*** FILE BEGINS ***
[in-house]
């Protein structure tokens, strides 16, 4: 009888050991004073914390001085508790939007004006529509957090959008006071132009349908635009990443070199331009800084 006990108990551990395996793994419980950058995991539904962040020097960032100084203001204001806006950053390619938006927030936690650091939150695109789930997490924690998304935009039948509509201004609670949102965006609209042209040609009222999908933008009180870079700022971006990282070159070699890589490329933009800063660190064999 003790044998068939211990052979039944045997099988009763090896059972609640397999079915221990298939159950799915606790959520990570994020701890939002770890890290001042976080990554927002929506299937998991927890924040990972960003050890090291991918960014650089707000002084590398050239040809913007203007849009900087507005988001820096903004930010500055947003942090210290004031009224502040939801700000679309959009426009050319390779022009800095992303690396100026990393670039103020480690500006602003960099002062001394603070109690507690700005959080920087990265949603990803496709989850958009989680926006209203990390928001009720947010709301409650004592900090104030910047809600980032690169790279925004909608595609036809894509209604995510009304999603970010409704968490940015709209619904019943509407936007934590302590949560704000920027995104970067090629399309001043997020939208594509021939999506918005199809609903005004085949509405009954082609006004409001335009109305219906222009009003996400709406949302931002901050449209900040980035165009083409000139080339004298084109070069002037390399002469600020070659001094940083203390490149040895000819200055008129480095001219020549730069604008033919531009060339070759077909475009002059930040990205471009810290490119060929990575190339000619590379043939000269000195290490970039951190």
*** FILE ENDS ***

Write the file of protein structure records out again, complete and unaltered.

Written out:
[in-house]
């Protein structure tokens, strides 16, 4: 009888050991004073914390001085508790939007004006529509957090959008006071132009349908635009990443070199331009800084 006990108990551990395996793994419980950058995991539904962040020097960032100084203001204001806006950053390619938006927030936690650091939150695109789930997490924690998304935009039948509509201004609670949102965006609209042209040609009222999908933008009180870079700022971006990282070159070699890589490329933009800063660190064999 003790044998068939211990052979039944045997099988009763090896059972609640397999079915221990298939159950799915606790959520990570994020701890939002770890890290001042976080990554927002929506299937998991927890924040990972960003050890090291991918960014650089707000002084590398050239040809913007203007849009900087507005988001820096903004930010500055947003942090210290004031009224502040939801700000679309959009426009050319390779022009800095992303690396100026990393670039103020480690500006602003960099002062001394603070109690507690700005959080920087990265949603990803496709989850958009989680926006209203990390928001009720947010709301409650004592900090104030910047809600980032690169790279925004909608595609036809894509209604995510009304999603970010409704968490940015709209619904019943509407936007934590302590949560704000920027995104970067090629399309001043997020939208594509021939999506918005199809609903005004085949509405009954082609006004409001335009109305219906222009009003996400709406949302931002901050449209900040980035165009083409000139080339004298084109070069002037390399002469600020070659001094940083203390490149040895000819200055008129480095001219020549730069604008033919531009060339070759077909475009002059930040990205471009810290490119060929990575190339000619590379043939000269000195290490970039951190």